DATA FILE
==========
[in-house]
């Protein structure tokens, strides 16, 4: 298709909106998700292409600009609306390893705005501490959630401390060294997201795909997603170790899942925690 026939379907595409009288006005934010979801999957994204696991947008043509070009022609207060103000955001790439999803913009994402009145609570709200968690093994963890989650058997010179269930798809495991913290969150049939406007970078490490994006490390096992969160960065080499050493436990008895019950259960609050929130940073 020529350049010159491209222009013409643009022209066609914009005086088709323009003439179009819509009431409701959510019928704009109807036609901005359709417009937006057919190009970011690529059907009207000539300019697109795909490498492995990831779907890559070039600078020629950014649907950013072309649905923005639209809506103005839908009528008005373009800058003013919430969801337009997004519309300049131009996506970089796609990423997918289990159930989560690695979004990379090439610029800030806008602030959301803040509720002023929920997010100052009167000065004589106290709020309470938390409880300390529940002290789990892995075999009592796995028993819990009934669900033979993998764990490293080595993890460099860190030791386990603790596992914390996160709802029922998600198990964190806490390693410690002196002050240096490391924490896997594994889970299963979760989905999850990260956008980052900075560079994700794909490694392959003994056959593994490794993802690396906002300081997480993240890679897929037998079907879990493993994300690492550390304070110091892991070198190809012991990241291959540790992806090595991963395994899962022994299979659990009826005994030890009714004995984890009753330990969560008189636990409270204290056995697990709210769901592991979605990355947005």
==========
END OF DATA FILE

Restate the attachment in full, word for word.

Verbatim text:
[in-house]
């Protein structure tokens, strides 16, 4: 298709909106998700292409600009609306390893705005501490959630401390060294997201795909997603170790899942925690 026939379907595409009288006005934010979801999957994204696991947008043509070009022609207060103000955001790439999803913009994402009145609570709200968690093994963890989650058997010179269930798809495991913290969150049939406007970078490490994006490390096992969160960065080499050493436990008895019950259960609050929130940073 020529350049010159491209222009013409643009022209066609914009005086088709323009003439179009819509009431409701959510019928704009109807036609901005359709417009937006057919190009970011690529059907009207000539300019697109795909490498492995990831779907890559070039600078020629950014649907950013072309649905923005639209809506103005839908009528008005373009800058003013919430969801337009997004519309300049131009996506970089796609990423997918289990159930989560690695979004990379090439610029800030806008602030959301803040509720002023929920997010100052009167000065004589106290709020309470938390409880300390529940002290789990892995075999009592796995028993819990009934669900033979993998764990490293080595993890460099860190030791386990603790596992914390996160709802029922998600198990964190806490390693410690002196002050240096490391924490896997594994889970299963979760989905999850990260956008980052900075560079994700794909490694392959003994056959593994490794993802690396906002300081997480993240890679897929037998079907879990493993994300690492550390304070110091892991070198190809012991990241291959540790992806090595991963395994899962022994299979659990009826005994030890009714004995984890009753330990969560008189636990409270204290056995697990709210769901592991979605990355947005």